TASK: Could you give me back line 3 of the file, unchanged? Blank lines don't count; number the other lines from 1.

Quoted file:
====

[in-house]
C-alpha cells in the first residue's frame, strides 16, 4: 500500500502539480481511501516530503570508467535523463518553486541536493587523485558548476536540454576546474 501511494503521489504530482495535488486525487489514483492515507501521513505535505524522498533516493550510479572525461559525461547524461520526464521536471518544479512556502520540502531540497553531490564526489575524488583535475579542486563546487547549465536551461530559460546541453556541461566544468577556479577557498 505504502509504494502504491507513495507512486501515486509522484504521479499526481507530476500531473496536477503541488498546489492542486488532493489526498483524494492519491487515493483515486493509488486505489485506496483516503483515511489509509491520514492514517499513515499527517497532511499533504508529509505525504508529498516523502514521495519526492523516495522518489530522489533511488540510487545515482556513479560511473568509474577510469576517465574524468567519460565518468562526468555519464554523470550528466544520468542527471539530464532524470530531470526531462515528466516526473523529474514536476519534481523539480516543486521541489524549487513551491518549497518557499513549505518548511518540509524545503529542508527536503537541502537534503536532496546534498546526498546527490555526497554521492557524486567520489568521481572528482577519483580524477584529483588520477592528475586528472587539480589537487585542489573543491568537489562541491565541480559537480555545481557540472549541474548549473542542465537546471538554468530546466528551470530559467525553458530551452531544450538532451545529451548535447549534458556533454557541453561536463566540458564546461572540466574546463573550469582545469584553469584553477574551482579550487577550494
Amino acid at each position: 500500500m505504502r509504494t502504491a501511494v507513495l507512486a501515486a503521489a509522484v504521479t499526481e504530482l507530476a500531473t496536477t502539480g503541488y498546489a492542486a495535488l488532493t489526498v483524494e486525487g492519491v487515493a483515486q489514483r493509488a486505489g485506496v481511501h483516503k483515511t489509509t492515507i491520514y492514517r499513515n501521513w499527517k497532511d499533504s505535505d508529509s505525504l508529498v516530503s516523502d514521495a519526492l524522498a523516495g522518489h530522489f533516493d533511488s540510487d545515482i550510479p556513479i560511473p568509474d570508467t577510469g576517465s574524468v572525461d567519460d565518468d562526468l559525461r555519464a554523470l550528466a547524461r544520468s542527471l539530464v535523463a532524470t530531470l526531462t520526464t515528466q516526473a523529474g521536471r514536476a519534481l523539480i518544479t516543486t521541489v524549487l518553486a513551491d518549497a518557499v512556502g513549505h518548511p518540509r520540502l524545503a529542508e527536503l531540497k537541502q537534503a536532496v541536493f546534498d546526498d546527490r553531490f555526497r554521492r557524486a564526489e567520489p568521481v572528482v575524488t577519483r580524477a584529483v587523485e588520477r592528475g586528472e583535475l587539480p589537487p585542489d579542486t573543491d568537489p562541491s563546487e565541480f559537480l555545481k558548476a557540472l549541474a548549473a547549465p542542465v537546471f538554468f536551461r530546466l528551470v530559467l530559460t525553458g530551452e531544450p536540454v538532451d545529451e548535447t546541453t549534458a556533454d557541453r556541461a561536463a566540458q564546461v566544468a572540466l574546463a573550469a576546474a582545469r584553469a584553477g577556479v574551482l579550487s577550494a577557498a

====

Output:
Amino acid at each position: 500500500m505504502r509504494t502504491a501511494v507513495l507512486a501515486a503521489a509522484v504521479t499526481e504530482l507530476a500531473t496536477t502539480g503541488y498546489a492542486a495535488l488532493t489526498v483524494e486525487g492519491v487515493a483515486q489514483r493509488a486505489g485506496v481511501h483516503k483515511t489509509t492515507i491520514y492514517r499513515n501521513w499527517k497532511d499533504s505535505d508529509s505525504l508529498v516530503s516523502d514521495a519526492l524522498a523516495g522518489h530522489f533516493d533511488s540510487d545515482i550510479p556513479i560511473p568509474d570508467t577510469g576517465s574524468v572525461d567519460d565518468d562526468l559525461r555519464a554523470l550528466a547524461r544520468s542527471l539530464v535523463a532524470t530531470l526531462t520526464t515528466q516526473a523529474g521536471r514536476a519534481l523539480i518544479t516543486t521541489v524549487l518553486a513551491d518549497a518557499v512556502g513549505h518548511p518540509r520540502l524545503a529542508e527536503l531540497k537541502q537534503a536532496v541536493f546534498d546526498d546527490r553531490f555526497r554521492r557524486a564526489e567520489p568521481v572528482v575524488t577519483r580524477a584529483v587523485e588520477r592528475g586528472e583535475l587539480p589537487p585542489d579542486t573543491d568537489p562541491s563546487e565541480f559537480l555545481k558548476a557540472l549541474a548549473a547549465p542542465v537546471f538554468f536551461r530546466l528551470v530559467l530559460t525553458g530551452e531544450p536540454v538532451d545529451e548535447t546541453t549534458a556533454d557541453r556541461a561536463a566540458q564546461v566544468a572540466l574546463a573550469a576546474a582545469r584553469a584553477g577556479v574551482l579550487s577550494a577557498a